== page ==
Don’t try this at home!
Except that people have used these unusual techniques — and more — to fix a leaky toilet until they could call a plumber or run to the hardware store for a replacement part.
Hey, you can manage without a kitchen sink for a day — there’s always takeout — or a shower, but the toilet? It’s the one plumbing fixture you can’t do without, especially if there’s only one in the house or apartment. There are no alternatives.
An old flapper that no longer seals, a broken or twisted flapper chain, or a malfunctioning float can cause untold misery for our good friend John, so here are just a few of the imaginative, funny, and sometimes crazy things people have done to keep him in the game.
1. Garbage bag twist ties to replace the toilet flapper chain
A twisted, too-short, or just plain botched chain between the toilet flapper and the float can be a plumbing headache. Such a simple thing! Yet, it may not allow the flapper to lower and seal the tank.
So if the chain is damaged beyond repair with no replacement part in sight, an easy temporary fix is to fashion a chain out of garbage bag twist ties (preferably the one with wires). It’s a DIY repair more durable and reliable than string, and who doesn’t have a few twist ties lying about?
Garbage tie chains are flexible, unlike heavier wire, and easy to adjust.
2. A styrofoam float support to stop the flow
A malfunctioning float can make a toilet leak. Floats measure how much water is in the tank and act as a shut-off valve once the tank is full.
If the float needs adjusting but won’t move, some DIY plumbing creatives report that placing a foam cup around the float arm helps push it up enough for the water to shut off.
It’s obviously not a long-term solution, but it will keep a toilet in action until someone can repair or replace the float mechanism.
Some newer toilets have a float that moves on a vertical metal or plastic rod rather than on the arm.
It can be challenging to adjust, and the toilet will keep running if it sits too high.
A piece of styrofoam placed on the rod just below the lever pushes the lever up to stop the water flow.
3. Fixing the toilet flapper with Vaseline to seal against leaks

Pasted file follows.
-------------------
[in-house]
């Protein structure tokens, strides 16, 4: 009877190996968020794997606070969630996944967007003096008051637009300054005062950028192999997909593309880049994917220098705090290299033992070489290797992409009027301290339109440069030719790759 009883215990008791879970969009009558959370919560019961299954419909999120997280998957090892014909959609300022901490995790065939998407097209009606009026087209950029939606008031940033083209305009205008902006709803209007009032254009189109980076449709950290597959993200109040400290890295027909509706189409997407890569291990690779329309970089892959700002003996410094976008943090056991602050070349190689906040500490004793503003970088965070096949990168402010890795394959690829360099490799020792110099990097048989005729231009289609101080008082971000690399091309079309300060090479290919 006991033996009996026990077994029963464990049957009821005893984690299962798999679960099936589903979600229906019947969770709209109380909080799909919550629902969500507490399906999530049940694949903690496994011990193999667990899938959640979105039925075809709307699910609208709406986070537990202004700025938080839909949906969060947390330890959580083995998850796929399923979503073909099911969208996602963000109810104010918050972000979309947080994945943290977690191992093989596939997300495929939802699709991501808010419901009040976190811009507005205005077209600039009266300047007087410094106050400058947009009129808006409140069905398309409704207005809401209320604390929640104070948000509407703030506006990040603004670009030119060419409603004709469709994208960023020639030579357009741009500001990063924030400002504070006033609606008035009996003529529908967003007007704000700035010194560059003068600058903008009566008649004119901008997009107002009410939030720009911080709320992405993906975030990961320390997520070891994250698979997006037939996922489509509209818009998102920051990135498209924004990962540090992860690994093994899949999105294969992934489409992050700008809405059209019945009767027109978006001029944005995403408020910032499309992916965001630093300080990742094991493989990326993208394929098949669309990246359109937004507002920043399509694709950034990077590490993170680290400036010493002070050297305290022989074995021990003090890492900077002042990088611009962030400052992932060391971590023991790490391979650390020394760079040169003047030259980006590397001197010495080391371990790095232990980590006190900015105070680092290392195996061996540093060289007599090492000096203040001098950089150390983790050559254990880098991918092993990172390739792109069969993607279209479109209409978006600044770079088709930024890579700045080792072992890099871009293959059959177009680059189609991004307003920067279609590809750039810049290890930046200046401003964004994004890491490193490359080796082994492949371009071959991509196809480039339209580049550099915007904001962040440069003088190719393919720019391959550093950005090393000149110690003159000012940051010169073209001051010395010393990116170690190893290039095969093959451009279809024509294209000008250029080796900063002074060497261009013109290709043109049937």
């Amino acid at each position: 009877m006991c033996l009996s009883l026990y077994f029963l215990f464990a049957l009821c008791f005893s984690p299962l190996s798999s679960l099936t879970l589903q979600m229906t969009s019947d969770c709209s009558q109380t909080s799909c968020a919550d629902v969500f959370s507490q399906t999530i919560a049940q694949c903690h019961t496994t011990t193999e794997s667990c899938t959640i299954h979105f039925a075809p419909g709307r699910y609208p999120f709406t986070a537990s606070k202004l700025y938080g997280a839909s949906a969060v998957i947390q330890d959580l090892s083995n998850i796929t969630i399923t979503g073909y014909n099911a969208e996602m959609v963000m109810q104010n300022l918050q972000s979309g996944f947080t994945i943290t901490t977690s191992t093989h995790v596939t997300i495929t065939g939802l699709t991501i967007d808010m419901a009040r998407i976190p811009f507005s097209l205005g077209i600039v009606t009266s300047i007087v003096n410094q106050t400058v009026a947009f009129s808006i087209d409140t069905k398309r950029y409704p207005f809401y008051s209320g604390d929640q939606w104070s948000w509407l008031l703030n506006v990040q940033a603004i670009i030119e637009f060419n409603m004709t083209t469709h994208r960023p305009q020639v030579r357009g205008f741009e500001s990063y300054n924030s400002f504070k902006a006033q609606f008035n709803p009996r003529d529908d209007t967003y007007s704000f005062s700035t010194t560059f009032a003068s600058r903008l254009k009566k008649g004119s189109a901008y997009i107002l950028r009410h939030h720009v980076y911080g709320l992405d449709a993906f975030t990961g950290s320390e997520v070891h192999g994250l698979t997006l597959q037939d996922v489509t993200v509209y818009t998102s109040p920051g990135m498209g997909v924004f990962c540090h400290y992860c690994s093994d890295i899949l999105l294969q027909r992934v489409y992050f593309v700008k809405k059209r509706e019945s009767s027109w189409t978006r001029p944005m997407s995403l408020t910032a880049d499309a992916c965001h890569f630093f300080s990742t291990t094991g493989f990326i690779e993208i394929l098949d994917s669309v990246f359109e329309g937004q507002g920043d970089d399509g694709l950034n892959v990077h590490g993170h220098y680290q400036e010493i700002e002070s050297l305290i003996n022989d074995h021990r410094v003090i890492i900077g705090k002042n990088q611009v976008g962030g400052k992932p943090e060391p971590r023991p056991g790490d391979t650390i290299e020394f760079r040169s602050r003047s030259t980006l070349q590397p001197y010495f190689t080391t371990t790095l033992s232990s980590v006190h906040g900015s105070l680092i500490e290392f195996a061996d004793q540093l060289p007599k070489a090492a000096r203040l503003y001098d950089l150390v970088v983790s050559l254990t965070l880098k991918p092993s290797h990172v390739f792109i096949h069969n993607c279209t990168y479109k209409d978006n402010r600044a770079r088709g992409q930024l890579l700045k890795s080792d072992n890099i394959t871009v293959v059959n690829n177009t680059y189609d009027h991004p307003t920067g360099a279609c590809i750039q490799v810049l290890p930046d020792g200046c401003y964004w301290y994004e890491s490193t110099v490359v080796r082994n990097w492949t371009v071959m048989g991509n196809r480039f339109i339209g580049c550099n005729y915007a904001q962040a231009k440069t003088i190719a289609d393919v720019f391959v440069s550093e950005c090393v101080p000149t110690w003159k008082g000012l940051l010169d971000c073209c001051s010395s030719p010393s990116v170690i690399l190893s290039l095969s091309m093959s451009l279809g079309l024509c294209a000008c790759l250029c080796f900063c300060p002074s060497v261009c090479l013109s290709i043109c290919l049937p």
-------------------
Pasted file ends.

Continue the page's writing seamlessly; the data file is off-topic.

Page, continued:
Your toilet’s flapper opens and closes. It opens to let water out and closes to seal the tank. It’s a thankless job, and the flapper does it without complaint until it suffers the pains of age. Sound familiar?
Flappers are made of flexible, rubberized material, which becomes brittle and cracks over the years. Cracks are the enemy of a tight seal.
Some cleaning products or toilet tank stick-on cleaners accelerate the process, sending the flapper to ruin that much sooner.
But there’s hope for our poor little flapper in the form of Vaseline, which can partially restore its youth and suppleness for a while.
- Drain the toilet tank.
- Dry off the toilet flapper. Rub Vaseline on the flapper and its connecting washer until they soften.
- Fill the toilet tank and check the seal.
You’ll have to retire the flapper at some point, but the Vaseline treatment may be enough to seal your toilet tank until you do.
4. The fish tank reservoir solution
One ingenious homeowner with a cracked toilet tank fashioned an alternate reservoir from an old fish tank filter system. He attached it to the overflow pipe on top of the toilet tank, then connected it to the toilet’s water supply line.
It worked like a charm until he got his replacement part — now that’s resourcefulness! Nothing fishy about it!
No matter the plumbing emergency, a creative solution may be waiting for you to try it. We hope these ideas put a smile on your face and help you find your unique fix for Sir John’s plight. Just remember to leave it to the pros for the tougher jobs! Good luck!
Orange Coast Plumbing is a family-owned, trusted company serving Orange County, CA. For service or information, please call us at 714-953-1111.